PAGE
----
Doctoral training initiative at Kent: evidence and its quality

The Philosophy Department at the University of Kent is organising a doctoral training initiative on Evidence and its Quality  and we welcome applications to our PhD programme from those working on this topic.

This initiative will offer a strong focus on career progression and intellectual development, with students working alongside established researchers and learning about the next steps in an academic career. All PhD Applicants should have, or expect to have, a masters in Philosophy, and should apply here, including a sample of written work. Please see our website for details of potential supervisors.  There are also a number of other philosophers at Kent in other departments, such as ClassicsHistory of ArtFilm StudiesLaw and Politics, and co-supervision arrangements are available.

Funding opportunities include University of Kent 50th Anniversary Graduate Training Assistantships. Deadline is 6th March 2015. If you are applying for a Kent 50th Anniversary GTA, then you should apply well in advance of the deadline so that your application can be processed easily.  Numbers are strictly limited on this programme and applicants are advised to apply early. Further enquiries to David Corfield (

Evidence and its Quality

This year, the Centre for Reasoning begins a research programme on quality of evidence in science and medicine. Collaborative research projects will include:

The Centre for Reasoning will be organising numerous seminars and events on these themes, many in collaboration with project partner organisations. This is a very good opportunity for prospective doctoral students in epistemology and/or philosophy of science to begin doctoral research in an environment conducive to collaboration.

We welcome applications for research on any topic related to evidence and its quality, such as:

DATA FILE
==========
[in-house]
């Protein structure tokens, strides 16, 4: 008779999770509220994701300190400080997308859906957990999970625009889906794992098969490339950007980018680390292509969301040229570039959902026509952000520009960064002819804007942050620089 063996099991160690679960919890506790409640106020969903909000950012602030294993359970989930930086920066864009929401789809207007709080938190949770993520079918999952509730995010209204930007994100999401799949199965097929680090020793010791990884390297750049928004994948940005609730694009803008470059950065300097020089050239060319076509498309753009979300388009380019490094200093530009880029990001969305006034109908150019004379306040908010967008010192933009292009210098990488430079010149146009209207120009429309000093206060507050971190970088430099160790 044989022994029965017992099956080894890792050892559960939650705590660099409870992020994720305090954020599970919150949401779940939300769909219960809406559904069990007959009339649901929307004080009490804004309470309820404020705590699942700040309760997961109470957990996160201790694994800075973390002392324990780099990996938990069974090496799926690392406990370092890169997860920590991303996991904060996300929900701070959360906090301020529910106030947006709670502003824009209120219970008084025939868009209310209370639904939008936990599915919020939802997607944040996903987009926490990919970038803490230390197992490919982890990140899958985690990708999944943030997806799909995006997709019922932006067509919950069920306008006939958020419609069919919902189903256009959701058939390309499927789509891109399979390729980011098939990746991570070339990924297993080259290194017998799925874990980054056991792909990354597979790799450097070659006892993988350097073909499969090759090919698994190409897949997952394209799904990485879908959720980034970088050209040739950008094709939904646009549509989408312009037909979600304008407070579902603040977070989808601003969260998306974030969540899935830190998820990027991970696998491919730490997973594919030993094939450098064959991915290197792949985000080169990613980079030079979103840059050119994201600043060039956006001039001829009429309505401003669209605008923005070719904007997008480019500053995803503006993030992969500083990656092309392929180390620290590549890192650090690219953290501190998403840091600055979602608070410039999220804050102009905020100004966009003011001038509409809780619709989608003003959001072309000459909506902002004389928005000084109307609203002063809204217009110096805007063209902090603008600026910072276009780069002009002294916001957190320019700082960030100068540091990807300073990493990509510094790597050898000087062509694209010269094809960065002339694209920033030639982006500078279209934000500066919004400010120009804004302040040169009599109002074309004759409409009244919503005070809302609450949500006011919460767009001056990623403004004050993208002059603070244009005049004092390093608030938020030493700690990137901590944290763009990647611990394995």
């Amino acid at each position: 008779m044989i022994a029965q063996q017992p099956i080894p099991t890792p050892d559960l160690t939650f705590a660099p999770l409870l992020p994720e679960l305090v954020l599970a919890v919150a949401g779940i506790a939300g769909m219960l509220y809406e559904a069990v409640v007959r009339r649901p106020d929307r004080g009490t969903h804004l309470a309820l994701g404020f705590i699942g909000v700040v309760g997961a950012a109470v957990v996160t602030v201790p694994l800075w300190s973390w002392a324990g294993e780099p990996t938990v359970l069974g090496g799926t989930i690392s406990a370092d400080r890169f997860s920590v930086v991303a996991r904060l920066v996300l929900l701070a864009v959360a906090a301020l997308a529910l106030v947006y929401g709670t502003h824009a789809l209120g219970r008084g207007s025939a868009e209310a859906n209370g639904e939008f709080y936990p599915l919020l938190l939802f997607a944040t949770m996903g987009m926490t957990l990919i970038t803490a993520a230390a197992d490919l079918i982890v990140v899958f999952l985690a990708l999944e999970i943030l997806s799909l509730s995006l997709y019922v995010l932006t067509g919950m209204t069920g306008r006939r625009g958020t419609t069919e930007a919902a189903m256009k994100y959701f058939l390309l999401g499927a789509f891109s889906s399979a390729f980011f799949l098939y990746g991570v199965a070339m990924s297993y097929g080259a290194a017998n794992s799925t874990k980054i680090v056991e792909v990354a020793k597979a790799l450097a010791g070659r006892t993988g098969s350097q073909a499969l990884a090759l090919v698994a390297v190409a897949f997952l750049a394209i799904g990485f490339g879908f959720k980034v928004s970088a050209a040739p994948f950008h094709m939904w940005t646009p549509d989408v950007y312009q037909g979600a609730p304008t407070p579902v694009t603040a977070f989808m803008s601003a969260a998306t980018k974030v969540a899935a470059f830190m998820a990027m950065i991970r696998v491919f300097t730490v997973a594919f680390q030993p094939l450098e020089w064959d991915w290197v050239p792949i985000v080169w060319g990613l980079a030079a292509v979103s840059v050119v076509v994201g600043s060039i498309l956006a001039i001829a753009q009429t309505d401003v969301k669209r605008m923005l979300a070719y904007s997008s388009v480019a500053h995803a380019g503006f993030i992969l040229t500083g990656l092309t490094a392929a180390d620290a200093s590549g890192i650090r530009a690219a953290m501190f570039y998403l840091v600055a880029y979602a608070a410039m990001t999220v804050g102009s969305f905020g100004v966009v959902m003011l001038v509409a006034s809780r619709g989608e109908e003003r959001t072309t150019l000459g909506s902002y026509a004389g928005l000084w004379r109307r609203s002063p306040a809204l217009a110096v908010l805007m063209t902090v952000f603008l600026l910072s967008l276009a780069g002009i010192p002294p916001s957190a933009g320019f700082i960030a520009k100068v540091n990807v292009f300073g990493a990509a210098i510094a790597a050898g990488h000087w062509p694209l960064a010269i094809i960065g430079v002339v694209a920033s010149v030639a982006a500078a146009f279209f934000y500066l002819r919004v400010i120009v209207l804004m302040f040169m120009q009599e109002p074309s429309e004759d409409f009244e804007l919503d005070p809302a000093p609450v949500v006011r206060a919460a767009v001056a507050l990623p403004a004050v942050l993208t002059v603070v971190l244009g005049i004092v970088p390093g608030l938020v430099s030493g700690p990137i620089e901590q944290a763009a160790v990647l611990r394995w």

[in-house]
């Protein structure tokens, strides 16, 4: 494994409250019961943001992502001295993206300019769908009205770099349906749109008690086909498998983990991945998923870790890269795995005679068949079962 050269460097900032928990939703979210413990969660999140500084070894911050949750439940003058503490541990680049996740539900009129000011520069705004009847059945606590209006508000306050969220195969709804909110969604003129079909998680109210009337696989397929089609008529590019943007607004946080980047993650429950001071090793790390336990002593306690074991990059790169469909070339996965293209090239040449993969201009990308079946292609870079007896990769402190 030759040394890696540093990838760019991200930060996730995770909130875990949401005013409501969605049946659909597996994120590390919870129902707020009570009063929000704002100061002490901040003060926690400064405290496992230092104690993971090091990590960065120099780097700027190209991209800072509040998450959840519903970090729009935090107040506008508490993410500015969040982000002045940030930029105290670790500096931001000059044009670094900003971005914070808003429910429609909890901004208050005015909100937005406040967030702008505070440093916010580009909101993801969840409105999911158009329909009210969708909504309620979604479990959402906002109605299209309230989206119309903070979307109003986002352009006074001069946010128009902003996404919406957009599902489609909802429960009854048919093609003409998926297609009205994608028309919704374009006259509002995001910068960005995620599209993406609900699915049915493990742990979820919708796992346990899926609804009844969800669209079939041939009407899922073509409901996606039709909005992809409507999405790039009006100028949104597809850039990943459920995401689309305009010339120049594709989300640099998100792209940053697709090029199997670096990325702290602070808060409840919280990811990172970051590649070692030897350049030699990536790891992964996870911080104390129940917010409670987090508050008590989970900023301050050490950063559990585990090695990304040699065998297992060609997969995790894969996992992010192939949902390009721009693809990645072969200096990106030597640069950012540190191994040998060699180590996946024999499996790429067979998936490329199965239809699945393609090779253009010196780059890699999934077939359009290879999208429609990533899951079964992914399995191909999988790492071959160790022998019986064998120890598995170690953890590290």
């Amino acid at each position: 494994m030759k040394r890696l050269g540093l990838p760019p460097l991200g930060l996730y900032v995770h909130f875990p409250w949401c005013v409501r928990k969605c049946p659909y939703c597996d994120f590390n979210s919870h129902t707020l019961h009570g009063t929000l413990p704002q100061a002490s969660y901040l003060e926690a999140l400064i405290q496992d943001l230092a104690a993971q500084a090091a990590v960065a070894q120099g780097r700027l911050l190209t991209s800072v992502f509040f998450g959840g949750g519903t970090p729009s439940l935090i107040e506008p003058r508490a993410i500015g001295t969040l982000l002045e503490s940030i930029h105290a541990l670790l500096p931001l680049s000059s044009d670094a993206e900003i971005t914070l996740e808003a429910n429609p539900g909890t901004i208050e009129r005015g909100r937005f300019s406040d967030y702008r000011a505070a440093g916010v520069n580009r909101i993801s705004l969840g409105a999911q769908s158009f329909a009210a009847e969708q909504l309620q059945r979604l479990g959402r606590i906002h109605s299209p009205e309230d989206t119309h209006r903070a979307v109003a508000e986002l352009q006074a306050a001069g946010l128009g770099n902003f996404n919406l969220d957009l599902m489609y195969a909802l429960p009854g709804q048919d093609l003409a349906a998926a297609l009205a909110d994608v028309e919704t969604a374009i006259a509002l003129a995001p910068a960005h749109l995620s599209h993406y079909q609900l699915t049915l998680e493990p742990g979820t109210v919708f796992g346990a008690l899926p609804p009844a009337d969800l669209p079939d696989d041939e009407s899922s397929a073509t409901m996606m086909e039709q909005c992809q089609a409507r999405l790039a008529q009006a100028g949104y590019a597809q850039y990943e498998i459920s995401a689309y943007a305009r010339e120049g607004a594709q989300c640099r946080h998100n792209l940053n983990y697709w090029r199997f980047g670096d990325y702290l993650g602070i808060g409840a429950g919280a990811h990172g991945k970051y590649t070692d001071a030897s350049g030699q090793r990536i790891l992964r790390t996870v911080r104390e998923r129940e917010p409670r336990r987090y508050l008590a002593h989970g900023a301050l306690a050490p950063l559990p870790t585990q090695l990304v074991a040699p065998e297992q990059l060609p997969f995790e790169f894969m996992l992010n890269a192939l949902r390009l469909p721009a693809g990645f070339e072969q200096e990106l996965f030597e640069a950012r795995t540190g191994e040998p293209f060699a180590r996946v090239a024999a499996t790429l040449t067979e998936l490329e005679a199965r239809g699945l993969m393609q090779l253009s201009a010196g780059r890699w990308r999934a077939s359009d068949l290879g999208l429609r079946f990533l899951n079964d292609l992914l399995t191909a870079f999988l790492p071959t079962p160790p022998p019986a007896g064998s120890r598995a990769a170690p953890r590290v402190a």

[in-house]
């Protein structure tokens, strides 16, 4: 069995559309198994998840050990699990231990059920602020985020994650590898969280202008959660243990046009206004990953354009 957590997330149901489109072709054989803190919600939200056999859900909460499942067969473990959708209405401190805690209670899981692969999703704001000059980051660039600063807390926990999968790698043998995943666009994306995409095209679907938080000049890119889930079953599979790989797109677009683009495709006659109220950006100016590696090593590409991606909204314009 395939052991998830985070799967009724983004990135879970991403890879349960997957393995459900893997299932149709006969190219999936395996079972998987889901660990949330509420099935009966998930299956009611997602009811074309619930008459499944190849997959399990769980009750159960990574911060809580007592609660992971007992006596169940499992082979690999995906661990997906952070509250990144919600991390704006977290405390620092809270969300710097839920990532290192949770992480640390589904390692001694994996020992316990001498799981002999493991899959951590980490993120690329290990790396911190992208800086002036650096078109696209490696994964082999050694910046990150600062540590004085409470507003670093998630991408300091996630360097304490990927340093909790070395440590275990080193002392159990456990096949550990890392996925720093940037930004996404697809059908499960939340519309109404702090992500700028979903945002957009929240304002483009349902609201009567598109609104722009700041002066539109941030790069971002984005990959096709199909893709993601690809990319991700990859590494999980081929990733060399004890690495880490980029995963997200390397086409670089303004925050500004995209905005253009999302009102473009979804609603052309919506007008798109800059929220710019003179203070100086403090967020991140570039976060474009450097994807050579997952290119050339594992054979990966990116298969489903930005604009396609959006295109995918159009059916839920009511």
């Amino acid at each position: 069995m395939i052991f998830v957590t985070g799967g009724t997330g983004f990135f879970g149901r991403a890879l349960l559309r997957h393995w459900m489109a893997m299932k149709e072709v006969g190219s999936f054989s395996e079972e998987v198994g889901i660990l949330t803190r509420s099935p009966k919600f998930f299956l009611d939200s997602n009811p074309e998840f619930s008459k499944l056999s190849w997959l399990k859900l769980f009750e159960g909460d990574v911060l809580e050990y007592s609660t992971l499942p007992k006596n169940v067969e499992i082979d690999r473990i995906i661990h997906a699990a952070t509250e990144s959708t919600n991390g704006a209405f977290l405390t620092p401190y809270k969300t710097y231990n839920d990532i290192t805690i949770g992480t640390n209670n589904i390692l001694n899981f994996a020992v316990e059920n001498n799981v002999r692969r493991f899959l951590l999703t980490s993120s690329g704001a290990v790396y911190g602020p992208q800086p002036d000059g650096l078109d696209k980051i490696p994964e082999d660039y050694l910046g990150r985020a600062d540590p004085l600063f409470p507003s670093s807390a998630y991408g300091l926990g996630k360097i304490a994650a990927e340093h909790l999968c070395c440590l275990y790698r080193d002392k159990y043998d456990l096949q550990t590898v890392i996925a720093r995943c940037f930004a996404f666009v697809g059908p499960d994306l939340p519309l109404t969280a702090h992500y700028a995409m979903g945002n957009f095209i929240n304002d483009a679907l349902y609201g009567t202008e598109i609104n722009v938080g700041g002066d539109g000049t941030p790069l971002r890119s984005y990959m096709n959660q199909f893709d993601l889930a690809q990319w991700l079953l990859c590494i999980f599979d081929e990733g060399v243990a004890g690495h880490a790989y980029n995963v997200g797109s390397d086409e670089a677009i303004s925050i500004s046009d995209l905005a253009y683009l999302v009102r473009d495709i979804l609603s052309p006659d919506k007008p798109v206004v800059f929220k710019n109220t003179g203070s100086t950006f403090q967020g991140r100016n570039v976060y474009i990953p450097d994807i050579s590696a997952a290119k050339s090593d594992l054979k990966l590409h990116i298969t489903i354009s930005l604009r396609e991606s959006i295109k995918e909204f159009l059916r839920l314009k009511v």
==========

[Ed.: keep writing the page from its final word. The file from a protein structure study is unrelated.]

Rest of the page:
• Cognitive outsourcing and evidence evaluation in medicine. The value of outsourcing the gathering and processing of evidence is an important question in epistemology. This sort of outsourcing is also widely practiced in evidence based medicine (EBM). How can epistemological theory and EBM practice inform each other?
  • Evaluating evidence in mathematics. Polya and Lakatos emphasised that proof is not the only sort of evidence in mathematics. Induction, analogy and counterexample are all involved in theory construction. But what are the other sorts of evidence? And when different sorts of evidence conflict, how do they weigh against each other?
  • Evidence aggregation and meta-analysis. How should multiple agents merge or aggregate their evidence? Can this tell us anything about meta-analysis – i.e., the practice of evaluating evidence provided by multiple research groups?
  • The nature of evidence in science. The nature of evidence is a hot topic in epistemology. Theories include: evidence is knowledge; evidence is what is believed; evidence is information; evidence is what is rationally granted. But how well do these theories cope with the use of evidence in science and medicine?
  • Evidence, justification and knowledge. Many epistemologists believe that there is an important connection between having evidence for one’s beliefs and being justified in those beliefs, and that being justified moreover is necessary for knowing. But what exactly is evidence? Can only ‘internal’ things like beliefs and experiences constitute evidence, or can the bloody knife found at the crime scene also be evidence? Relatedly, what is it to have evidence? For something to be in my evidence, do I need to be considering it at the moment, or can I have evidence I might never have considered?

In addition to 50th anniversary GTA funding, opportunities include